Coderre was right: If this story ends with a major-league franchise back in Montreal — a long shot, albeit an increasingly plausible one — Friday may be looked upon as the night when wistfulness gave way to action.
As recently as last year, MLB commissioner Bud Selig answered dismissively when asked about the possibility of the sport returning to Montreal. But the mood has changed. Two high-ranking officials from Selig’s office — executive vice president John McHale Jr. and senior vice president Joe Garagiola Jr. — were in Montreal Friday. Both chatted with Coderre on the field roughly an hour before the game began.
If I wanted to exaggerate the story, I could say, “MLB officials are talking with the Mayor of Montreal.” That’s technically true. I witnessed the conversations. But I’m not going to read too much into what I saw.
Still, here’s what I believe: Because of a recent feasibility study — assuming a new downtown ballpark — and a growing (if understated) response from Montreal’s business community, MLB is giving Montreal’s effort the respect it deserves. The presence of McHale and Garagiola demonstrated that.
“I think this is going to be a very significant story after this weekend,” McHale told me, when I asked about the size of the crowd. “The continued enthusiasm for Major League Baseball here is remarkable. I think all of us in the commissioner’s office need to take notice of it.”
McHale said the feasibility study was “a good, competent product, but it’s only one piece of a much broader effort that has to be assembled . . . and it’s got to eventually be compelling to an owner.”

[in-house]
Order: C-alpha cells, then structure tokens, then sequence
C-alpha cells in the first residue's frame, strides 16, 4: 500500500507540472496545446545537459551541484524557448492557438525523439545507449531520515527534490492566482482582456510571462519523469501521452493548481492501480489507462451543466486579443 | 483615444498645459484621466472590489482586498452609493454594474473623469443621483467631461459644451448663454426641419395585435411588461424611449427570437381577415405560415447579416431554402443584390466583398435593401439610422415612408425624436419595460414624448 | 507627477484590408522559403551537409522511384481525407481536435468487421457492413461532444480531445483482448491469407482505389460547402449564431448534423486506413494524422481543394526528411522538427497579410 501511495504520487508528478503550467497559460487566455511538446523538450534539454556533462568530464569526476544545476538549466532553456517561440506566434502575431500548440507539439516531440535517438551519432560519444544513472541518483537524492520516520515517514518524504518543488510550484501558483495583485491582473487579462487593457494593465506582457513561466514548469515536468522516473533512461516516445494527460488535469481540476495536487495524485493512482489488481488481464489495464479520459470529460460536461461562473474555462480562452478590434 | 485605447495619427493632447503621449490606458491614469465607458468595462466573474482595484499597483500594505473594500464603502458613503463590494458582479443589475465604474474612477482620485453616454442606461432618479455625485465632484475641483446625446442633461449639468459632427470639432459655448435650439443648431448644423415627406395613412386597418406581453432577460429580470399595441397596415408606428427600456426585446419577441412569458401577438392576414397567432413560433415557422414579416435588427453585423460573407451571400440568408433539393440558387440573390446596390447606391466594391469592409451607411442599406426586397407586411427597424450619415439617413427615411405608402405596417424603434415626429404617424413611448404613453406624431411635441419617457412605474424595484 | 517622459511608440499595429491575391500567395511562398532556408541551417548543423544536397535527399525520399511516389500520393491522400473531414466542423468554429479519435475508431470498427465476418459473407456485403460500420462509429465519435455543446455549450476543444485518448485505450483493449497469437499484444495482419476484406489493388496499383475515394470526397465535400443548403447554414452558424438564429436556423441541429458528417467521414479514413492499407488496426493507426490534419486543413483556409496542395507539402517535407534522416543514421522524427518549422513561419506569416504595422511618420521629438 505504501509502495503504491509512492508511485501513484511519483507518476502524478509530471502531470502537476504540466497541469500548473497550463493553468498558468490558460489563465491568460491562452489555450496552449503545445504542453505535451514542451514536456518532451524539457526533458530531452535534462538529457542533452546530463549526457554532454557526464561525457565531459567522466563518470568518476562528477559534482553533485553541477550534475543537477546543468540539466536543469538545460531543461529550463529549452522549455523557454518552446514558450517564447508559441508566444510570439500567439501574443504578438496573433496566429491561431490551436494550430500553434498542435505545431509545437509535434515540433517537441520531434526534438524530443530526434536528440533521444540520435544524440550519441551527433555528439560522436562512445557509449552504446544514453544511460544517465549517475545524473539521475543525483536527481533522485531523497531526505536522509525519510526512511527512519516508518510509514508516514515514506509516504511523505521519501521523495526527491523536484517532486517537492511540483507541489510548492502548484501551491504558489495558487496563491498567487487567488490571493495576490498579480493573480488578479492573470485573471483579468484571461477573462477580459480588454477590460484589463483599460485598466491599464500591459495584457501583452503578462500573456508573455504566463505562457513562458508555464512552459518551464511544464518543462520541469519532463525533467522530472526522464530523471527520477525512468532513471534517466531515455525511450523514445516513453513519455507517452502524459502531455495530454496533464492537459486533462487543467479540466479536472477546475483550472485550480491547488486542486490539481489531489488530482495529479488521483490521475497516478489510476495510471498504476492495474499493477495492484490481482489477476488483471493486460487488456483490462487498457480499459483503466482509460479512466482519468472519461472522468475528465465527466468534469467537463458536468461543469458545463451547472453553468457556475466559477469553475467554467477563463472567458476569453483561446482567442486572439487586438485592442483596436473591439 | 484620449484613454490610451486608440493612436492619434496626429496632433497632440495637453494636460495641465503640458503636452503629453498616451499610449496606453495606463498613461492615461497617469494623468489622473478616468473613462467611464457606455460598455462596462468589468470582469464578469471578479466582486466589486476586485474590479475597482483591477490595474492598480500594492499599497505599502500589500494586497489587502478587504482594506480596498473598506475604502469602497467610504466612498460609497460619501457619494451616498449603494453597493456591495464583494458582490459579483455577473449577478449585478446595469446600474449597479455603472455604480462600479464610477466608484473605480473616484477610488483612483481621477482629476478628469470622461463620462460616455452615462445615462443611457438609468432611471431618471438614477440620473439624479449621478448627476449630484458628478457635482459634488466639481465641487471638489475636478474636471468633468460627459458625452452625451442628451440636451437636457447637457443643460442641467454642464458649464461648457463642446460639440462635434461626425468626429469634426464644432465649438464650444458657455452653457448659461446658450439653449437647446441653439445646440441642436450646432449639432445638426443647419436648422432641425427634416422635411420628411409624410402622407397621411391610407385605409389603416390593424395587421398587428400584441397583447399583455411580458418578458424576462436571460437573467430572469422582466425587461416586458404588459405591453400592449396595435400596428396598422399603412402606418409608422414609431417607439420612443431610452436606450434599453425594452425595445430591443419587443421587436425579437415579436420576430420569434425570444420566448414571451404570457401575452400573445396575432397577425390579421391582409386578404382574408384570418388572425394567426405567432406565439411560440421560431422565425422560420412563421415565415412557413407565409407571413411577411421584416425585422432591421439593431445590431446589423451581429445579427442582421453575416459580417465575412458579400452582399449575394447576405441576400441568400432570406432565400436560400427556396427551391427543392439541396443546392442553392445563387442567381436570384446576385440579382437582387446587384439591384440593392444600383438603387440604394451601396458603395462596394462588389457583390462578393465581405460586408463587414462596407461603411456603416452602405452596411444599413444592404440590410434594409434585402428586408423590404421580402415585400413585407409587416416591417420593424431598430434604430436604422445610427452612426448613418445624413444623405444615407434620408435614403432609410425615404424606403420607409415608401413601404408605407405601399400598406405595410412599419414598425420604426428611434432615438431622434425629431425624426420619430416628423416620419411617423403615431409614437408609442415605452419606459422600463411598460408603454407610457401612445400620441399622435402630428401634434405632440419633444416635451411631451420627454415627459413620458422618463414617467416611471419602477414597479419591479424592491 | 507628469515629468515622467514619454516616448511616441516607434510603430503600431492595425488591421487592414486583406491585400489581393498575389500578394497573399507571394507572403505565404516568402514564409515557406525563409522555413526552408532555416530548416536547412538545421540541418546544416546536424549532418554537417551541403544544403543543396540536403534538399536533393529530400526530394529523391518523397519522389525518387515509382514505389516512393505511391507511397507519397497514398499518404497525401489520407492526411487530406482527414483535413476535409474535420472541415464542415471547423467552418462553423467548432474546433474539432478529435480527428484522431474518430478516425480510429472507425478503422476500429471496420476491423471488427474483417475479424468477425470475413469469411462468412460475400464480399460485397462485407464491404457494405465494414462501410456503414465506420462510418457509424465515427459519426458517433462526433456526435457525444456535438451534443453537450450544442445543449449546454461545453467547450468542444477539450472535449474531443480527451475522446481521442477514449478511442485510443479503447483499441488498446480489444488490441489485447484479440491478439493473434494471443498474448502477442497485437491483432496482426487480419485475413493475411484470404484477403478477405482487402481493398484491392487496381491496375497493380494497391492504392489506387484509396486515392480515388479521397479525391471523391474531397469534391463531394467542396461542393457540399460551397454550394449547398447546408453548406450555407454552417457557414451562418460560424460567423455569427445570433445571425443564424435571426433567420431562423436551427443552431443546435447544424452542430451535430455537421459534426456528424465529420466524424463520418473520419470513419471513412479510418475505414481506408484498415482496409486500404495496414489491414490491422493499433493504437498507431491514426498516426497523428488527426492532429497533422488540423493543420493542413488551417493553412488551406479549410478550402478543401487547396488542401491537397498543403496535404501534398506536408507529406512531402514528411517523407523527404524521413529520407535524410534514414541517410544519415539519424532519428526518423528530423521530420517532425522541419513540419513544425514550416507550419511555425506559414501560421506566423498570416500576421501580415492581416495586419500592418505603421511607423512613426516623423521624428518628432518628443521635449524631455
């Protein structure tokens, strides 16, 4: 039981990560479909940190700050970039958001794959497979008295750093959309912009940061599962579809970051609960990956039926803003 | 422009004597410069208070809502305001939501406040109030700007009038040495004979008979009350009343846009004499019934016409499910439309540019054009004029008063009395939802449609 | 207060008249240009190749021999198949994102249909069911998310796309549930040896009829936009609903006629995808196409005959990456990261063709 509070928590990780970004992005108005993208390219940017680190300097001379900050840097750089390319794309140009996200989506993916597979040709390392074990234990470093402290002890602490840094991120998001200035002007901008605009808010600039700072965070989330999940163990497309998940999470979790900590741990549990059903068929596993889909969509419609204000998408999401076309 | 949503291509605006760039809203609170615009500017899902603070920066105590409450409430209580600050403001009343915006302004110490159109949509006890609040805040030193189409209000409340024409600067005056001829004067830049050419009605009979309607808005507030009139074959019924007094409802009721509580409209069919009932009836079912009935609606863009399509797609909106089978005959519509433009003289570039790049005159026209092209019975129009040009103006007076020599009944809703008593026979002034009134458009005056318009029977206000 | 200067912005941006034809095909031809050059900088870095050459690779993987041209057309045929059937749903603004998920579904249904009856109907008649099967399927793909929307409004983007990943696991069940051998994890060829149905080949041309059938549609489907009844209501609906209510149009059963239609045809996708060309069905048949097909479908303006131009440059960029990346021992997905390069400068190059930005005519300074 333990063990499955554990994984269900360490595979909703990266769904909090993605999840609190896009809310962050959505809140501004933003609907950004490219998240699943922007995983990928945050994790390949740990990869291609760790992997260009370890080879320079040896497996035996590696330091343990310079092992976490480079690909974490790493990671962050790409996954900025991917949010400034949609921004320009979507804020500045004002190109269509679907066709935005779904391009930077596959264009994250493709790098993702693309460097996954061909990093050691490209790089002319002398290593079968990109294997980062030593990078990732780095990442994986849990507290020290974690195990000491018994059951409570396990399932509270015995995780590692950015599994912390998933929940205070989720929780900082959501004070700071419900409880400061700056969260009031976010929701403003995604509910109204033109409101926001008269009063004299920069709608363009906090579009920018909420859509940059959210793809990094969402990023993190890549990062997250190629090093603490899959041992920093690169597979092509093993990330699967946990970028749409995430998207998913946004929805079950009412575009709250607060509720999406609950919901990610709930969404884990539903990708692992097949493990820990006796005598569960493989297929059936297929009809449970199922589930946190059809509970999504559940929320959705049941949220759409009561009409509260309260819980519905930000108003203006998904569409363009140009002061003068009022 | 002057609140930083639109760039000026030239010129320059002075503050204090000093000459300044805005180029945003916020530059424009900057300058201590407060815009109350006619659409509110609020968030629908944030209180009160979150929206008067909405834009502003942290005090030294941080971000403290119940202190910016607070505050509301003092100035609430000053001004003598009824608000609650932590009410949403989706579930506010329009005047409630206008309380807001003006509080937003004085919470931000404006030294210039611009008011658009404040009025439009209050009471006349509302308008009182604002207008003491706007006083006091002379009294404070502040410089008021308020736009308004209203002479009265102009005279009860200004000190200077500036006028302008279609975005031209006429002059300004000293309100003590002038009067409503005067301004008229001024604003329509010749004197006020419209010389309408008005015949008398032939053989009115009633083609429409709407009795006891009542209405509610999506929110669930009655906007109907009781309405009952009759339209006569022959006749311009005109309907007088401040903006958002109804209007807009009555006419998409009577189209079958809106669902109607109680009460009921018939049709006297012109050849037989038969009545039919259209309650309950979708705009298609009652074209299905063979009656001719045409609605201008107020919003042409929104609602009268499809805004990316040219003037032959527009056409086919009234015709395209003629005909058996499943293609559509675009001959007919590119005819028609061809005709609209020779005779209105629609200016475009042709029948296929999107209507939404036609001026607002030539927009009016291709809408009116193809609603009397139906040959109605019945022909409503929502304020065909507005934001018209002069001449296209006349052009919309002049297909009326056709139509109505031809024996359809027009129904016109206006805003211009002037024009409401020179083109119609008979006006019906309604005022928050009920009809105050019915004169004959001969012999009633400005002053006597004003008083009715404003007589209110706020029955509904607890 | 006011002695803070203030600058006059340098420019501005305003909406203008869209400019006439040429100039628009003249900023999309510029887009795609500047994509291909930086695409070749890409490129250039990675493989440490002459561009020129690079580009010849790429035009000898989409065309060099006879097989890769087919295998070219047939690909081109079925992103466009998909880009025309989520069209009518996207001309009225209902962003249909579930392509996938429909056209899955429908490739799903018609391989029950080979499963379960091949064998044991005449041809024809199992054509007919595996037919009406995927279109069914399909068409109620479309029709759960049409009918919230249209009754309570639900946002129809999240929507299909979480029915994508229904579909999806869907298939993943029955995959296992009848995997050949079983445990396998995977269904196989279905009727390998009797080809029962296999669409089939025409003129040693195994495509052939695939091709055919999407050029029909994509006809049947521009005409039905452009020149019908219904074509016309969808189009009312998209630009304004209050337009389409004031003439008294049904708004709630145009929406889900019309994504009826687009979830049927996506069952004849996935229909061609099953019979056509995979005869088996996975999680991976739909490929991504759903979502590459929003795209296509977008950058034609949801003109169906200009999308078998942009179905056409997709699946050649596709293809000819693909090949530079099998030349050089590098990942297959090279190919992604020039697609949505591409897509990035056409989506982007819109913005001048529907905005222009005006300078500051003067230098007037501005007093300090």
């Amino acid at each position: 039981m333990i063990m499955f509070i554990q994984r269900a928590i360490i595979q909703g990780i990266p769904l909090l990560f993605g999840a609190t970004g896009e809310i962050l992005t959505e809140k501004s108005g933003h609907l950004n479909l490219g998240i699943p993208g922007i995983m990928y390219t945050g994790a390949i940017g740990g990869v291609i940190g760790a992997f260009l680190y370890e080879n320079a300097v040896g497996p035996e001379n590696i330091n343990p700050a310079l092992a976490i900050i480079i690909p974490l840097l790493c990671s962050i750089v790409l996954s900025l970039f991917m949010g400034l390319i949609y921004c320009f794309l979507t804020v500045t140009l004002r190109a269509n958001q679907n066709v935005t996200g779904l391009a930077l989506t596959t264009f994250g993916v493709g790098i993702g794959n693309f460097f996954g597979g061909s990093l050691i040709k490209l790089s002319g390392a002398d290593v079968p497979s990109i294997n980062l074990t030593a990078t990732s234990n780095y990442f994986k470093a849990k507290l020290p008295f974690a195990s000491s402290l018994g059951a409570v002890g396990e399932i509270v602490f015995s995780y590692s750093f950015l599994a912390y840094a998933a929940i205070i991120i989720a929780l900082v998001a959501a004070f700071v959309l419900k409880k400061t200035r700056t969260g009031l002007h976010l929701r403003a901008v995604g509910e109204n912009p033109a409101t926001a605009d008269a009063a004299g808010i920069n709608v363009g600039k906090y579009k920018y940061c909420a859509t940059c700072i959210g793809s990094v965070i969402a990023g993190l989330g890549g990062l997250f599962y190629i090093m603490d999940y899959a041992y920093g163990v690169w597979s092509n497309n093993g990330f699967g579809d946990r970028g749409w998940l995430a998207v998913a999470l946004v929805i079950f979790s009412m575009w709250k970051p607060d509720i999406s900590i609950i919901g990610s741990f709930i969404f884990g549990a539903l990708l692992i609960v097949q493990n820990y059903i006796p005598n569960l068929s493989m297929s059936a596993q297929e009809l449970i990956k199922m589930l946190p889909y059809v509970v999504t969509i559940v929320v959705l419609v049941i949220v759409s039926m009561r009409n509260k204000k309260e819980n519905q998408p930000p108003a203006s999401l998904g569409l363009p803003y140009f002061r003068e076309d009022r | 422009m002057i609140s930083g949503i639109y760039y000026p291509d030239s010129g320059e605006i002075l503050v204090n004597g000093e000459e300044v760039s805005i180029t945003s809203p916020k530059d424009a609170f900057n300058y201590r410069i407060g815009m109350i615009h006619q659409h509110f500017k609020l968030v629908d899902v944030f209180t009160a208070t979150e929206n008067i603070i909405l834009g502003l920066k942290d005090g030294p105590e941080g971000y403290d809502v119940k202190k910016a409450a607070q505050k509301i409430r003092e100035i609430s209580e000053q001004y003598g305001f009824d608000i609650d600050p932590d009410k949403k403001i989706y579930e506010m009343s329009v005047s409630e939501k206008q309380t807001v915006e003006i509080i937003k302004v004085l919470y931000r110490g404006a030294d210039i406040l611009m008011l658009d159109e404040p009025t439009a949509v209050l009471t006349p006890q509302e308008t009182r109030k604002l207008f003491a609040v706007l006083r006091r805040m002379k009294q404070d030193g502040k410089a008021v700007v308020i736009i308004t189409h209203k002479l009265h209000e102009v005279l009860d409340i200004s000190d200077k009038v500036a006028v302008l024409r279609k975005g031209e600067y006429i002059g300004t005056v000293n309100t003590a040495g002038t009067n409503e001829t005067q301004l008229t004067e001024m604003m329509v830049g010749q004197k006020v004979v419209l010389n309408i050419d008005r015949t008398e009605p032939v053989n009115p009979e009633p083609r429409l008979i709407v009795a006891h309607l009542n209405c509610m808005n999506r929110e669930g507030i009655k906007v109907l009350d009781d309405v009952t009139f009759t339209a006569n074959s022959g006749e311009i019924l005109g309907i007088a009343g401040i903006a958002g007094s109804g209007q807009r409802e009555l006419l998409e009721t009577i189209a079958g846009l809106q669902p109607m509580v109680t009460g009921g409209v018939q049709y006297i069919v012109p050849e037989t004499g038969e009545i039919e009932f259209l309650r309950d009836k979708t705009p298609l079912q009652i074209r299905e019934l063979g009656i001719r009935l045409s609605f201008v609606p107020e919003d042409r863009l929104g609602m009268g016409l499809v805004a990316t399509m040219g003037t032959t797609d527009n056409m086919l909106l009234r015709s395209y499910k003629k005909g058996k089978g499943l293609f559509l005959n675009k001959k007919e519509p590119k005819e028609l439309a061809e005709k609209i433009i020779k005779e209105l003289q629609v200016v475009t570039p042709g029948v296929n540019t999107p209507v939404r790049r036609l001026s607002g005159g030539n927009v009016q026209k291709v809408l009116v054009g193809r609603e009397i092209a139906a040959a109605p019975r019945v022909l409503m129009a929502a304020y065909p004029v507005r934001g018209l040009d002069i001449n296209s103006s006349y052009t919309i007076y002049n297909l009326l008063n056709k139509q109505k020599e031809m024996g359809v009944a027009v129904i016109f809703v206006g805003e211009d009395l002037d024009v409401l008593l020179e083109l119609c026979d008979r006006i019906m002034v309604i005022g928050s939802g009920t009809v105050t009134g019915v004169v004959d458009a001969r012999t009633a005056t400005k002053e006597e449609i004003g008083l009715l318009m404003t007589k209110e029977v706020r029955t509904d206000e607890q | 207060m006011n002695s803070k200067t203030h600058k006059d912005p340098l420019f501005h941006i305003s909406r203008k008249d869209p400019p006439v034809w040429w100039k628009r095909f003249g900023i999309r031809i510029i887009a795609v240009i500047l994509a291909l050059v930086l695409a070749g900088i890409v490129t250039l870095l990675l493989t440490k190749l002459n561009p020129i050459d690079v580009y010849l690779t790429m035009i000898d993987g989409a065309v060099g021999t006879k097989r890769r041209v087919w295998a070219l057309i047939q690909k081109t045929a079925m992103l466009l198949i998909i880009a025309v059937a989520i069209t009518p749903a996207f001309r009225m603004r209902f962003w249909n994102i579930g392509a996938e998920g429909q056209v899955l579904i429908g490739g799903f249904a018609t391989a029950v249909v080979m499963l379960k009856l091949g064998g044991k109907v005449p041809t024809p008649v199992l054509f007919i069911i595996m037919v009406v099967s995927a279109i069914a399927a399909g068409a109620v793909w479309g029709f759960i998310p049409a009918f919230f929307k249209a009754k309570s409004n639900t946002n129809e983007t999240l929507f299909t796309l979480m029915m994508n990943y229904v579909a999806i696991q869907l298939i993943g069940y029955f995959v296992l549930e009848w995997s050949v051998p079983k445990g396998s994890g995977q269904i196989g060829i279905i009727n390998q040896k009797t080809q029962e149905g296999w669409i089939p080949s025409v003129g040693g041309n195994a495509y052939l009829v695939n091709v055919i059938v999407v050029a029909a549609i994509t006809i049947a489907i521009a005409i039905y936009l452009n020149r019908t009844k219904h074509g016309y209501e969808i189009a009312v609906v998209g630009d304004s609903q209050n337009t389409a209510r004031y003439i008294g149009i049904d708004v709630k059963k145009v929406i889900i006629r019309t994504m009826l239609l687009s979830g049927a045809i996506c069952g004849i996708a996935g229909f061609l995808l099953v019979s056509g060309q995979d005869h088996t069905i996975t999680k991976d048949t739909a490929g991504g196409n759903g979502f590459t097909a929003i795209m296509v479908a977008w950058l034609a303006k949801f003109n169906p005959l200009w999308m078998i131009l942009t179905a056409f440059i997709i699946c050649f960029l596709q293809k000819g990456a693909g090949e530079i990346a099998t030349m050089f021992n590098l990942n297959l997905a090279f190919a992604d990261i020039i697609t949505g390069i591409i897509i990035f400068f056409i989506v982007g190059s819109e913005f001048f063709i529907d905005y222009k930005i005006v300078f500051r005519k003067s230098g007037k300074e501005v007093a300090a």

When asked about Selig’s response to the attendance — with Saturday’s crowd expected to exceed Friday’s — McHale replied, “He asked me to be here to represent him because he knew this was going to be a big event . . . I suspect he had some sense of what was going on, but he may even be surprised (by the size of the crowds).”
Selig has said consistently that MLB has no plans to expand. The potential relocation of the Tampa Bay Rays, then, appears to be the most realistic scenario. With each passing year, Selig has grown increasingly frustrated with the lack of progress on a new stadium for the entertaining, well-run Rays.
The next couple years probably represent the Rays’ last, best chance to secure land and money for a new stadium in the Tampa Bay region. The new mayor of St. Petersburg has struck a more cooperative tone with Rays owner Stuart Sternberg than his predecessor, who resisted Sternberg’s request to explore other municipalities in the area.